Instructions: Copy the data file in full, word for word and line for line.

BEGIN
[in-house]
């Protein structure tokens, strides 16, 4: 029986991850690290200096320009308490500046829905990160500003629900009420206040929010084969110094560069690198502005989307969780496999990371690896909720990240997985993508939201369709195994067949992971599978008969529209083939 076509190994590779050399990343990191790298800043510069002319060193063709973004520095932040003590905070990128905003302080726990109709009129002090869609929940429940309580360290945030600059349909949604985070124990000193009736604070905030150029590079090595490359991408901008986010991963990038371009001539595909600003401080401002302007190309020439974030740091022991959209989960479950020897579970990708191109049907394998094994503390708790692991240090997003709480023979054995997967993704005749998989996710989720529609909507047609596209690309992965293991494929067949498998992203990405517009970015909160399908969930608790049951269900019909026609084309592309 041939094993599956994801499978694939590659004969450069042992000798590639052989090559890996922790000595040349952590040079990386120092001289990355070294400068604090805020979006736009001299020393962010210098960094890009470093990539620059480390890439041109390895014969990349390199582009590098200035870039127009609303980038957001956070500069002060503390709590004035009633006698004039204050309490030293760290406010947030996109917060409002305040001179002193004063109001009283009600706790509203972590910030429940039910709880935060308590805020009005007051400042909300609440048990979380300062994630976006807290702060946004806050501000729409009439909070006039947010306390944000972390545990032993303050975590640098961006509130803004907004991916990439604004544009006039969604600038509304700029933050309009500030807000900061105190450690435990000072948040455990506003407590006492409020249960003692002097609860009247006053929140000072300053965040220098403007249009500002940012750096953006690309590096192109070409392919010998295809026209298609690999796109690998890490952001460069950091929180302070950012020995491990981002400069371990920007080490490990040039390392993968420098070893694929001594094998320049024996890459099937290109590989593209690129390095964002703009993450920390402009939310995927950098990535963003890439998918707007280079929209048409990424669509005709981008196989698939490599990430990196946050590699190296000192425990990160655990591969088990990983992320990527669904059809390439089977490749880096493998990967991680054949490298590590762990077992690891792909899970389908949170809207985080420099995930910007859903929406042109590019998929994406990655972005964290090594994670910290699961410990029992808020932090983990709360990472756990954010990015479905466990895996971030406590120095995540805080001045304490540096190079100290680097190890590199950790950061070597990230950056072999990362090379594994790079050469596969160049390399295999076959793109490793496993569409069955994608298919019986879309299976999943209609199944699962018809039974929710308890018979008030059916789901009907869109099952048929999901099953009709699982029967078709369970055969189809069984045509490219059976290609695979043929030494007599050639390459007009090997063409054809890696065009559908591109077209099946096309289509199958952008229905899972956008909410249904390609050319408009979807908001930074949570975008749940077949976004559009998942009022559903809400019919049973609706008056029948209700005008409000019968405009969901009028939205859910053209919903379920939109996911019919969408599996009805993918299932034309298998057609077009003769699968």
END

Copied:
[in-house]
């Protein structure tokens, strides 16, 4: 029986991850690290200096320009308490500046829905990160500003629900009420206040929010084969110094560069690198502005989307969780496999990371690896909720990240997985993508939201369709195994067949992971599978008969529209083939 076509190994590779050399990343990191790298800043510069002319060193063709973004520095932040003590905070990128905003302080726990109709009129002090869609929940429940309580360290945030600059349909949604985070124990000193009736604070905030150029590079090595490359991408901008986010991963990038371009001539595909600003401080401002302007190309020439974030740091022991959209989960479950020897579970990708191109049907394998094994503390708790692991240090997003709480023979054995997967993704005749998989996710989720529609909507047609596209690309992965293991494929067949498998992203990405517009970015909160399908969930608790049951269900019909026609084309592309 041939094993599956994801499978694939590659004969450069042992000798590639052989090559890996922790000595040349952590040079990386120092001289990355070294400068604090805020979006736009001299020393962010210098960094890009470093990539620059480390890439041109390895014969990349390199582009590098200035870039127009609303980038957001956070500069002060503390709590004035009633006698004039204050309490030293760290406010947030996109917060409002305040001179002193004063109001009283009600706790509203972590910030429940039910709880935060308590805020009005007051400042909300609440048990979380300062994630976006807290702060946004806050501000729409009439909070006039947010306390944000972390545990032993303050975590640098961006509130803004907004991916990439604004544009006039969604600038509304700029933050309009500030807000900061105190450690435990000072948040455990506003407590006492409020249960003692002097609860009247006053929140000072300053965040220098403007249009500002940012750096953006690309590096192109070409392919010998295809026209298609690999796109690998890490952001460069950091929180302070950012020995491990981002400069371990920007080490490990040039390392993968420098070893694929001594094998320049024996890459099937290109590989593209690129390095964002703009993450920390402009939310995927950098990535963003890439998918707007280079929209048409990424669509005709981008196989698939490599990430990196946050590699190296000192425990990160655990591969088990990983992320990527669904059809390439089977490749880096493998990967991680054949490298590590762990077992690891792909899970389908949170809207985080420099995930910007859903929406042109590019998929994406990655972005964290090594994670910290699961410990029992808020932090983990709360990472756990954010990015479905466990895996971030406590120095995540805080001045304490540096190079100290680097190890590199950790950061070597990230950056072999990362090379594994790079050469596969160049390399295999076959793109490793496993569409069955994608298919019986879309299976999943209609199944699962018809039974929710308890018979008030059916789901009907869109099952048929999901099953009709699982029967078709369970055969189809069984045509490219059976290609695979043929030494007599050639390459007009090997063409054809890696065009559908591109077209099946096309289509199958952008229905899972956008909410249904390609050319408009979807908001930074949570975008749940077949976004559009998942009022559903809400019919049973609706008056029948209700005008409000019968405009969901009028939205859910053209919903379920939109996911019919969408599996009805993918299932034309298998057609077009003769699968």